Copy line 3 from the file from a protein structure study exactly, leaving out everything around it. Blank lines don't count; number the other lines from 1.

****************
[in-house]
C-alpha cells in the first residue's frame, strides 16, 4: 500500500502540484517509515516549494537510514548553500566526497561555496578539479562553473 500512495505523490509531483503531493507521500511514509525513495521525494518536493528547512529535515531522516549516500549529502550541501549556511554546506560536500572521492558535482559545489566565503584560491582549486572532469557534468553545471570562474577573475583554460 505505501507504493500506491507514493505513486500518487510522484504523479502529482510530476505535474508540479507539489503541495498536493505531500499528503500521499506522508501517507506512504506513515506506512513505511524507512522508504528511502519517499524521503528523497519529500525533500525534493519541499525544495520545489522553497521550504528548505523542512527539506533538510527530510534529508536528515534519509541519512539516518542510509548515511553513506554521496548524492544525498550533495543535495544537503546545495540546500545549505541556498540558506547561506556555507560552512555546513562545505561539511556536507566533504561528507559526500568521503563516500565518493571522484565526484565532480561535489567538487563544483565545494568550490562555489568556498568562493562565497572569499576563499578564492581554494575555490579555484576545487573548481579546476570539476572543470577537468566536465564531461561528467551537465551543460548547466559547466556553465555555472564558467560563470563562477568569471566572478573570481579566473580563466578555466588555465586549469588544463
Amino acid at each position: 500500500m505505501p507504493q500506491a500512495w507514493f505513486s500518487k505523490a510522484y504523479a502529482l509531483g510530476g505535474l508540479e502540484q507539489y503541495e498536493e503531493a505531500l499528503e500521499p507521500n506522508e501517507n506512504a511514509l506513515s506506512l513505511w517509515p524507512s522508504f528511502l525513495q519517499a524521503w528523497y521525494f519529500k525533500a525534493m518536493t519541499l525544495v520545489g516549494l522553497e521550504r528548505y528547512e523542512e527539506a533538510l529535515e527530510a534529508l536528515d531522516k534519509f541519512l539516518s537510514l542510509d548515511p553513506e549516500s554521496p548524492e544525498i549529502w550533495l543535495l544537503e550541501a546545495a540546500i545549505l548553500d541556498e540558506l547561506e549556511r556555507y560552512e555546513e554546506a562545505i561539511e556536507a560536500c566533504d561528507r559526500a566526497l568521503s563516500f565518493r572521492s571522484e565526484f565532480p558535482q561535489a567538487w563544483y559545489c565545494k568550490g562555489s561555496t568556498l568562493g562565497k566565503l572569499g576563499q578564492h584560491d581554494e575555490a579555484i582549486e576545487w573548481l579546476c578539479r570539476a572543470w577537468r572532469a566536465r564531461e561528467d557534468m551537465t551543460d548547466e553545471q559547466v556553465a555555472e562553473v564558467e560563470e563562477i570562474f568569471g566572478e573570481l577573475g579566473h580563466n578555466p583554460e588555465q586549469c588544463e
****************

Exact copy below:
Amino acid at each position: 500500500m505505501p507504493q500506491a500512495w507514493f505513486s500518487k505523490a510522484y504523479a502529482l509531483g510530476g505535474l508540479e502540484q507539489y503541495e498536493e503531493a505531500l499528503e500521499p507521500n506522508e501517507n506512504a511514509l506513515s506506512l513505511w517509515p524507512s522508504f528511502l525513495q519517499a524521503w528523497y521525494f519529500k525533500a525534493m518536493t519541499l525544495v520545489g516549494l522553497e521550504r528548505y528547512e523542512e527539506a533538510l529535515e527530510a534529508l536528515d531522516k534519509f541519512l539516518s537510514l542510509d548515511p553513506e549516500s554521496p548524492e544525498i549529502w550533495l543535495l544537503e550541501a546545495a540546500i545549505l548553500d541556498e540558506l547561506e549556511r556555507y560552512e555546513e554546506a562545505i561539511e556536507a560536500c566533504d561528507r559526500a566526497l568521503s563516500f565518493r572521492s571522484e565526484f565532480p558535482q561535489a567538487w563544483y559545489c565545494k568550490g562555489s561555496t568556498l568562493g562565497k566565503l572569499g576563499q578564492h584560491d581554494e575555490a579555484i582549486e576545487w573548481l579546476c578539479r570539476a572543470w577537468r572532469a566536465r564531461e561528467d557534468m551537465t551543460d548547466e553545471q559547466v556553465a555555472e562553473v564558467e560563470e563562477i570562474f568569471g566572478e573570481l577573475g579566473h580563466n578555466p583554460e588555465q586549469c588544463e